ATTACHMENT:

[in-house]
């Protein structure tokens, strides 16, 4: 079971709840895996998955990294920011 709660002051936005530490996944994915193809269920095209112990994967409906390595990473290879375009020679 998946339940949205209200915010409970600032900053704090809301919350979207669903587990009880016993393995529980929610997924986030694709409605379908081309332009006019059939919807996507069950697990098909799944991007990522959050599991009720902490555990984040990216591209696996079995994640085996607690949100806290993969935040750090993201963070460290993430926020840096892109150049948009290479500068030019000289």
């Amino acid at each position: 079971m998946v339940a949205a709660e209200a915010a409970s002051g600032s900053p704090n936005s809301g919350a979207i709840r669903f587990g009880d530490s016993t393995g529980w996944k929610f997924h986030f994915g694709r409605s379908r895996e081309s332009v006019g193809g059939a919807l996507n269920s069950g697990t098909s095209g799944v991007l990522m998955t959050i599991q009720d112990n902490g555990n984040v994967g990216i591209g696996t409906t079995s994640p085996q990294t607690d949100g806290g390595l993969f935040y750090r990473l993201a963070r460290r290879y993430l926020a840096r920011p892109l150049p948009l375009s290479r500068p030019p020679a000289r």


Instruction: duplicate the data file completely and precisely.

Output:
[in-house]
């Protein structure tokens, strides 16, 4: 079971709840895996998955990294920011 709660002051936005530490996944994915193809269920095209112990994967409906390595990473290879375009020679 998946339940949205209200915010409970600032900053704090809301919350979207669903587990009880016993393995529980929610997924986030694709409605379908081309332009006019059939919807996507069950697990098909799944991007990522959050599991009720902490555990984040990216591209696996079995994640085996607690949100806290993969935040750090993201963070460290993430926020840096892109150049948009290479500068030019000289």
């Amino acid at each position: 079971m998946v339940a949205a709660e209200a915010a409970s002051g600032s900053p704090n936005s809301g919350a979207i709840r669903f587990g009880d530490s016993t393995g529980w996944k929610f997924h986030f994915g694709r409605s379908r895996e081309s332009v006019g193809g059939a919807l996507n269920s069950g697990t098909s095209g799944v991007l990522m998955t959050i599991q009720d112990n902490g555990n984040v994967g990216i591209g696996t409906t079995s994640p085996q990294t607690d949100g806290g390595l993969f935040y750090r990473l993201a963070r460290r290879y993430l926020a840096r920011p892109l150049p948009l375009s290479r500068p030019p020679a000289r």